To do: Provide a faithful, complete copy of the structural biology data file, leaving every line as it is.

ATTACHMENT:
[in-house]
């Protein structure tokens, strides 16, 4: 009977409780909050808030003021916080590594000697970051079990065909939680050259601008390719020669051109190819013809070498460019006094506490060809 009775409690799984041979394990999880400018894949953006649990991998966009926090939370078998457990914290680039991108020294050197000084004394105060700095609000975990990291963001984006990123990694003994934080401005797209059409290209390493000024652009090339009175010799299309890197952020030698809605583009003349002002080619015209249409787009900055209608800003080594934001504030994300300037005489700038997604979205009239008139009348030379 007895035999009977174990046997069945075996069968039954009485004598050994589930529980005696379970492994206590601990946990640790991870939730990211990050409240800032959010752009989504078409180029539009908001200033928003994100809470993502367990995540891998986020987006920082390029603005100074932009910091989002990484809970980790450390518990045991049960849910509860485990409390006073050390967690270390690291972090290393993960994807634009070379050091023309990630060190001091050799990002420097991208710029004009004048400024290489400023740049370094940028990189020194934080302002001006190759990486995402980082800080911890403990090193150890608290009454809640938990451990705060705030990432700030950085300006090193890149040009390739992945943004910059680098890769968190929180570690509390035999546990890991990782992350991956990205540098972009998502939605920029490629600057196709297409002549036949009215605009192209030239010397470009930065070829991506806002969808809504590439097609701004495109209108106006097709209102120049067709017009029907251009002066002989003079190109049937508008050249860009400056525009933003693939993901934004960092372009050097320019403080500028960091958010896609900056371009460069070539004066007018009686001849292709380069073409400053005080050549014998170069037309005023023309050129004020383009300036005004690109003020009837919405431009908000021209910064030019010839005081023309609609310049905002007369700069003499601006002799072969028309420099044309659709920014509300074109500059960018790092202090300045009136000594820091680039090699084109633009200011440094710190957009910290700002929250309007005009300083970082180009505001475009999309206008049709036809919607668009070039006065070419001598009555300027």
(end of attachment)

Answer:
[in-house]
């Protein structure tokens, strides 16, 4: 009977409780909050808030003021916080590594000697970051079990065909939680050259601008390719020669051109190819013809070498460019006094506490060809 009775409690799984041979394990999880400018894949953006649990991998966009926090939370078998457990914290680039991108020294050197000084004394105060700095609000975990990291963001984006990123990694003994934080401005797209059409290209390493000024652009090339009175010799299309890197952020030698809605583009003349002002080619015209249409787009900055209608800003080594934001504030994300300037005489700038997604979205009239008139009348030379 007895035999009977174990046997069945075996069968039954009485004598050994589930529980005696379970492994206590601990946990640790991870939730990211990050409240800032959010752009989504078409180029539009908001200033928003994100809470993502367990995540891998986020987006920082390029603005100074932009910091989002990484809970980790450390518990045991049960849910509860485990409390006073050390967690270390690291972090290393993960994807634009070379050091023309990630060190001091050799990002420097991208710029004009004048400024290489400023740049370094940028990189020194934080302002001006190759990486995402980082800080911890403990090193150890608290009454809640938990451990705060705030990432700030950085300006090193890149040009390739992945943004910059680098890769968190929180570690509390035999546990890991990782992350991956990205540098972009998502939605920029490629600057196709297409002549036949009215605009192209030239010397470009930065070829991506806002969808809504590439097609701004495109209108106006097709209102120049067709017009029907251009002066002989003079190109049937508008050249860009400056525009933003693939993901934004960092372009050097320019403080500028960091958010896609900056371009460069070539004066007018009686001849292709380069073409400053005080050549014998170069037309005023023309050129004020383009300036005004690109003020009837919405431009908000021209910064030019010839005081023309609609310049905002007369700069003499601006002799072969028309420099044309659709920014509300074109500059960018790092202090300045009136000594820091680039090699084109633009200011440094710190957009910290700002929250309007005009300083970082180009505001475009999309206008049709036809919607668009070039006065070419001598009555300027």